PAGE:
works and a creative use of conjecture, is a perfectly legitimate endeavour’.
apart from Samuel Schoenbaum’s Shakespeare:
A Documentary Life (which was a companion volume to the full-blown
biography and mythography Shakespeare’s
Lives) there is no such thing as a speculation-free biography of
Shakespeare. How could there be? Greenblatt’s challenge to orthodoxy was to be
much more overtly fictional or metafictional in his method, much more
self-reflexive in declaring the conjectural and speculative character of his
writing. The best-known example is the possible meeting Greenblatt
provisionally stages between Shakespeare and Jesuit martyr Edmund Campion,
which he invents as a possible event in Shakespeare’s Lancastrian and recusant
lost years. But the episode is clearly signalled as a piece of story-telling:
‘Let us imagine the two of them sitting together’ (Greenblatt 2004: 108) Are
you sitting comfortably? If not; if you don’t want to join the author in his
flight of fancy; then don’t bother.
Will in the World has two main methods: reading
from documentary facts or recorded traditions towards the works; and reading
back from the works in an attempt to bestow distinguishing features on the
life. In short Greenblatt uses the author and the writing as both cause and
effect. He posits a Shakespearean ‘self’ that drove the writings: but he
accepts that this ‘self’ is ‘obscure’ and impenetrable. He accepts that the
channel of causation from self to work is hard to map; but presupposes that
some such transference must have occurred.
This book … aims to
discover the actual person who wrote the most important body of literature of
the last thousand years. Or rather, since the actual person is a matter of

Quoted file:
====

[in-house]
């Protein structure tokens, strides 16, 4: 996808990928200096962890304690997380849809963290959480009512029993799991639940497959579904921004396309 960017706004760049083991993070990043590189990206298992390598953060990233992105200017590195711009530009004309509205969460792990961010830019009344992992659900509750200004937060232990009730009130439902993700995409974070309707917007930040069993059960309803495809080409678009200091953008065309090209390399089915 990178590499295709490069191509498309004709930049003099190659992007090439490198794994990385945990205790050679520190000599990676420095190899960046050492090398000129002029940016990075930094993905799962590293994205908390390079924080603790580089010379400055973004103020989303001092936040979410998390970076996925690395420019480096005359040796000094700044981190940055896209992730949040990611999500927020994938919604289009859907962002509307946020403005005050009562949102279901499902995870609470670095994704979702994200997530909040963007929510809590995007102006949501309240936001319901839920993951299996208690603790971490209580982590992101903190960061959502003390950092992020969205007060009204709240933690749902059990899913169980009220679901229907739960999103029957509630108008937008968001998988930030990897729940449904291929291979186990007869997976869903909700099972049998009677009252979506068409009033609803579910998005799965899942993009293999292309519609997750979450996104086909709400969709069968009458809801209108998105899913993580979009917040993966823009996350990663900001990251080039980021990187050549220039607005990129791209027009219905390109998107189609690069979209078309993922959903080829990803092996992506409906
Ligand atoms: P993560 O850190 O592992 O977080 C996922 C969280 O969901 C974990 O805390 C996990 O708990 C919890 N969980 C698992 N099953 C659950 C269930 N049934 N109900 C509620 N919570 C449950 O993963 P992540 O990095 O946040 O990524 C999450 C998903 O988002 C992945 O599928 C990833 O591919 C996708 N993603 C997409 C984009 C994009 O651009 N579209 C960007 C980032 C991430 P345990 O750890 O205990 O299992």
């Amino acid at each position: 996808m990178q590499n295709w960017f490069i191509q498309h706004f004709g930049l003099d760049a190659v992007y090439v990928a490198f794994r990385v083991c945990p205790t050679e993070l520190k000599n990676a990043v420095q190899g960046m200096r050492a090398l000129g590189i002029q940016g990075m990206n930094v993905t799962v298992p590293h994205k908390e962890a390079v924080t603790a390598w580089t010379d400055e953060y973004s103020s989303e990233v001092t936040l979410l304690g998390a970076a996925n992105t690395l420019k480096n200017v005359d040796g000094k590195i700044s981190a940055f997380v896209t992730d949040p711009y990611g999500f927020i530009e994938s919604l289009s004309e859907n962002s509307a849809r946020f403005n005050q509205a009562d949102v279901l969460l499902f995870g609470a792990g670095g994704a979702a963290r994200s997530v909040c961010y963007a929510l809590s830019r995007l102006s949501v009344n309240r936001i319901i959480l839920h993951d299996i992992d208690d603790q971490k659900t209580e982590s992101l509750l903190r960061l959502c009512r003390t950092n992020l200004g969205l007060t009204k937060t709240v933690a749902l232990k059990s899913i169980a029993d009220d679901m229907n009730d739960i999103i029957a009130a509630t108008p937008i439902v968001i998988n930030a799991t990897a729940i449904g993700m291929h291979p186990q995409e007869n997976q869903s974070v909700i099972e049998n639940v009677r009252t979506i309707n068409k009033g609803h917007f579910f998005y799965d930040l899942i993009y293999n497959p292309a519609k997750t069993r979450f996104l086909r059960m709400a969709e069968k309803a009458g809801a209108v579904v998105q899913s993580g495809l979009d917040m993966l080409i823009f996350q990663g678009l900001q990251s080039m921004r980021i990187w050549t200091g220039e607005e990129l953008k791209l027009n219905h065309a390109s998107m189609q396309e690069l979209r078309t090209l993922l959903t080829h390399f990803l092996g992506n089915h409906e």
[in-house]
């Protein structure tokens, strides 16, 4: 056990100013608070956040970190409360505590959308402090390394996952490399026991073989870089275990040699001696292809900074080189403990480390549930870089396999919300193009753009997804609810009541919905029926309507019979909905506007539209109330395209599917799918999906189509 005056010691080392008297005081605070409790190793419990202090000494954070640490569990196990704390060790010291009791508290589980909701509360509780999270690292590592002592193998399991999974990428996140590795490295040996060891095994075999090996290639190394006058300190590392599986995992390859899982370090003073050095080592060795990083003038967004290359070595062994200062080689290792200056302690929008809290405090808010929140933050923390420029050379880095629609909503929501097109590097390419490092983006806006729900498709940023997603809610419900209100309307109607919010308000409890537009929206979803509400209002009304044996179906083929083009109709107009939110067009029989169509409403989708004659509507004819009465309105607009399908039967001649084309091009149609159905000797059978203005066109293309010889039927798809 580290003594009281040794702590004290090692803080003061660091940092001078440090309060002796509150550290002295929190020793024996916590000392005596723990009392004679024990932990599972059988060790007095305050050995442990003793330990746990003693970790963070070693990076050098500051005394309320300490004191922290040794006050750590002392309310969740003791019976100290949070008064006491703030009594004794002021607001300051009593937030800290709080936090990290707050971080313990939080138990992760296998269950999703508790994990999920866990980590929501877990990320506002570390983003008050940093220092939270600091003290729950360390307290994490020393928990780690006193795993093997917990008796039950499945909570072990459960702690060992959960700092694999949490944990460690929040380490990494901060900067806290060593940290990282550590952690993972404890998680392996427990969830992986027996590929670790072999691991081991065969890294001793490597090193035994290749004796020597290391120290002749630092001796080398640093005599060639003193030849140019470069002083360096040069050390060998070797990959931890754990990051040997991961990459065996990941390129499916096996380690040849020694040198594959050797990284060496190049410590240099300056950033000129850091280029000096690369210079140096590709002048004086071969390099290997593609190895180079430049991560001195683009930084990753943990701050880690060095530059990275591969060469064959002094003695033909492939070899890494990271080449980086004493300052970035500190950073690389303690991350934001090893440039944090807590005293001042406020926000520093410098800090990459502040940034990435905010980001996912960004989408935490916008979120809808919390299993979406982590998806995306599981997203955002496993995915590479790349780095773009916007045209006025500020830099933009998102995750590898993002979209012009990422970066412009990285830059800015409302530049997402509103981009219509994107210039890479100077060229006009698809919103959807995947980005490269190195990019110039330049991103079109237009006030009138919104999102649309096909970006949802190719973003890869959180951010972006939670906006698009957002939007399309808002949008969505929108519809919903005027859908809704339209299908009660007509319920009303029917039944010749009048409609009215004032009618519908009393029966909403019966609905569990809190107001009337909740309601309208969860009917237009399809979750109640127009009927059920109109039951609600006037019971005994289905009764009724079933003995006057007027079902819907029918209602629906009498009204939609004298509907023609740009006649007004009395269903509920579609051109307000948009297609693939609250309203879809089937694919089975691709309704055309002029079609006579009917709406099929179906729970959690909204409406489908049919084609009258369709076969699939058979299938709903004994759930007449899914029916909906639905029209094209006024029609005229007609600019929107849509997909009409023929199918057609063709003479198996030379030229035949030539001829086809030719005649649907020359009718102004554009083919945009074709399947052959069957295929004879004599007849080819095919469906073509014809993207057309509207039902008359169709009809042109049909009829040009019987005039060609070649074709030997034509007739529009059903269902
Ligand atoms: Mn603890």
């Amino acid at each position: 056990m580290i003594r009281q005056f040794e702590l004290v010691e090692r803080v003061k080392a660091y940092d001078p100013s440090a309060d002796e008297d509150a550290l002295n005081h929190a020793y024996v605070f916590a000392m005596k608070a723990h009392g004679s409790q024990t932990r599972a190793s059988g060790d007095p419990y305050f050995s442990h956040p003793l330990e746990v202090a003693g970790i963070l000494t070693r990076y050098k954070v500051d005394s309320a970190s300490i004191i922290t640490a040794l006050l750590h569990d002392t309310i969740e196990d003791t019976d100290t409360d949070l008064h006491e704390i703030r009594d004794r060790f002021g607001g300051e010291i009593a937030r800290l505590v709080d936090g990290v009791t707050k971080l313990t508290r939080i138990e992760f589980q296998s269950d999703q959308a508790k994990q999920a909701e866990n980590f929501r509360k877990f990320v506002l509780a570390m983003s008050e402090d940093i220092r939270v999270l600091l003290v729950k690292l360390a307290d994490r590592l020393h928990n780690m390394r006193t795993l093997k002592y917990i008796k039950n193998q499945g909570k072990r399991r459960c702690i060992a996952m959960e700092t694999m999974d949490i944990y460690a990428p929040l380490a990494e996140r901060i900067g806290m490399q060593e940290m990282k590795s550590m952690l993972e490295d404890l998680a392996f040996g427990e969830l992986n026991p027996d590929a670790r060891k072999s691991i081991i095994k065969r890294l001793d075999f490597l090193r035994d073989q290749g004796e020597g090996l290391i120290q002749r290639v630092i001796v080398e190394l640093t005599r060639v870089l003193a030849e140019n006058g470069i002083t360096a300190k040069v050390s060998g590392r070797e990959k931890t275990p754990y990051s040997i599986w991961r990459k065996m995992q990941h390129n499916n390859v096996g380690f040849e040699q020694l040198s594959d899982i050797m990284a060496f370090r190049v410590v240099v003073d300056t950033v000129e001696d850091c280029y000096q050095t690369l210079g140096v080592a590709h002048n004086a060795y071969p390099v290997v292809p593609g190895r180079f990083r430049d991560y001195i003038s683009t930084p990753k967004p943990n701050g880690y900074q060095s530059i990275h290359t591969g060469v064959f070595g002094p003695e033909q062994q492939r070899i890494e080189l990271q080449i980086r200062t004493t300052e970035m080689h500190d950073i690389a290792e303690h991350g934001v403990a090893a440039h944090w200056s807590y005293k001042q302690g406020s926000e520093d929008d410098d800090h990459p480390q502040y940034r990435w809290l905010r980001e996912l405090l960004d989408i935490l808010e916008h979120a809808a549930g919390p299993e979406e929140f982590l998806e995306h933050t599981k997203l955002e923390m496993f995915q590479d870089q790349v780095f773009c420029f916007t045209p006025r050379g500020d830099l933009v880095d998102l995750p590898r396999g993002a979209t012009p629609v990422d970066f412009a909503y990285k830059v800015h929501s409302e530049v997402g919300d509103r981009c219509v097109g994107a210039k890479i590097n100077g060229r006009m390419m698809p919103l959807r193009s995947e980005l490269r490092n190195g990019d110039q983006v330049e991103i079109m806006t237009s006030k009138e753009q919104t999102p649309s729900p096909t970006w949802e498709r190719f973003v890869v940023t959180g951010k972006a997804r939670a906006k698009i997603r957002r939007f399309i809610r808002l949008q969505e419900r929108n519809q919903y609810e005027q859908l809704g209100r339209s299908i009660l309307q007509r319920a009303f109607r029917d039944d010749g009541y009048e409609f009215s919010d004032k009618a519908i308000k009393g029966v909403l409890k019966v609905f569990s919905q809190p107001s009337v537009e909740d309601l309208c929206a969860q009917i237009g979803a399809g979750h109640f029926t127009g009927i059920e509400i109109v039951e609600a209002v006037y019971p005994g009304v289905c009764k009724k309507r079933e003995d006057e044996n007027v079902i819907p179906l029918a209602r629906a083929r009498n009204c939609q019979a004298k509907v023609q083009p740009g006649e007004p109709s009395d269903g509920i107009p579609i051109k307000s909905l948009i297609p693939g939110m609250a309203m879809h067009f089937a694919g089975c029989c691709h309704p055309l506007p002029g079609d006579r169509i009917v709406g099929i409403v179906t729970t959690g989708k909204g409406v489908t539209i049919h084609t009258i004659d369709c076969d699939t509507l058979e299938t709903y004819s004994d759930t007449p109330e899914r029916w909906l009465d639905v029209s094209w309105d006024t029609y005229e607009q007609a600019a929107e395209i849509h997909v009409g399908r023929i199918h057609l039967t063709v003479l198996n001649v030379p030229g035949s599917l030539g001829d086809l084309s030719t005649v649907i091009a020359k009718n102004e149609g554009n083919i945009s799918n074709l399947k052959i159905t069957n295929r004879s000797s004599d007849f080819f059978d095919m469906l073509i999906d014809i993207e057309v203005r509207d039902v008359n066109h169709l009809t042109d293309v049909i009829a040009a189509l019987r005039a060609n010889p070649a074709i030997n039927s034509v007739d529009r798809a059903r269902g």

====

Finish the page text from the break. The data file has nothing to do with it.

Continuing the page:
well-documented public record, it aims to tread the shadowy paths that lead
from the life he lived into the literature he created. (12)
of these paths seem very shadowy indeed. Take the long chapter called ‘Speaking
with the Dead’, which focuses on Hamlet
and on the deaths of Shakespeare’s son Hamnet and his father John. As Gary Taylor (2004: 9) points out, although
this is all about Shakespeare’s imagined attempts to speak with the dead, the
phrase is the famous one used by Greenblatt himself in his earlier work: ‘I
began with the desire to speak with the dead’. So who’s speaking here? And who’s
biographical basis of the chapter rests in a few documentary facts.
Shakespeare’s 11-year old son Hamnet died in 1596. His father John Shakespeare
died in 1601. Between these two deaths Shakespeare wrote Hamlet. The play is of course permeated by all sorts of emotions
and questions a bereaved father might feel and ask. But the hero of the play,
Hamlet, is haunted by the ghost of his dead father, not afflicted by the loss
of a son.
tells a story (adumbrated earlier of course by James Joyce) that aspires to
explain the play that lies between these two momentous departures. Shakespeare
‘undoubtedly’ returned to Stratford for Hamnet’s funeral. (312) There he heard
the words of the burial service that echo eloquently in the play. But there,
Greenblatt suggests, he became acutely aware of how much he and his family
missed in being deprived of Catholic rituals for the dead: the Latin memorial
prayers, the candles, bells and crosses, the alms-giving and requiem masses.
Shakespeare wanted, Greenblatt suggests, to mourn his son in the traditional
pattern of worship, and was unable to do so. ‘What ceremony else?’, he must
have thought as he stood by the grave-side, unable to pray for his son’s soul.
Roman Catholic ‘spiritual testament’ signed by John Shakespeare and hidden in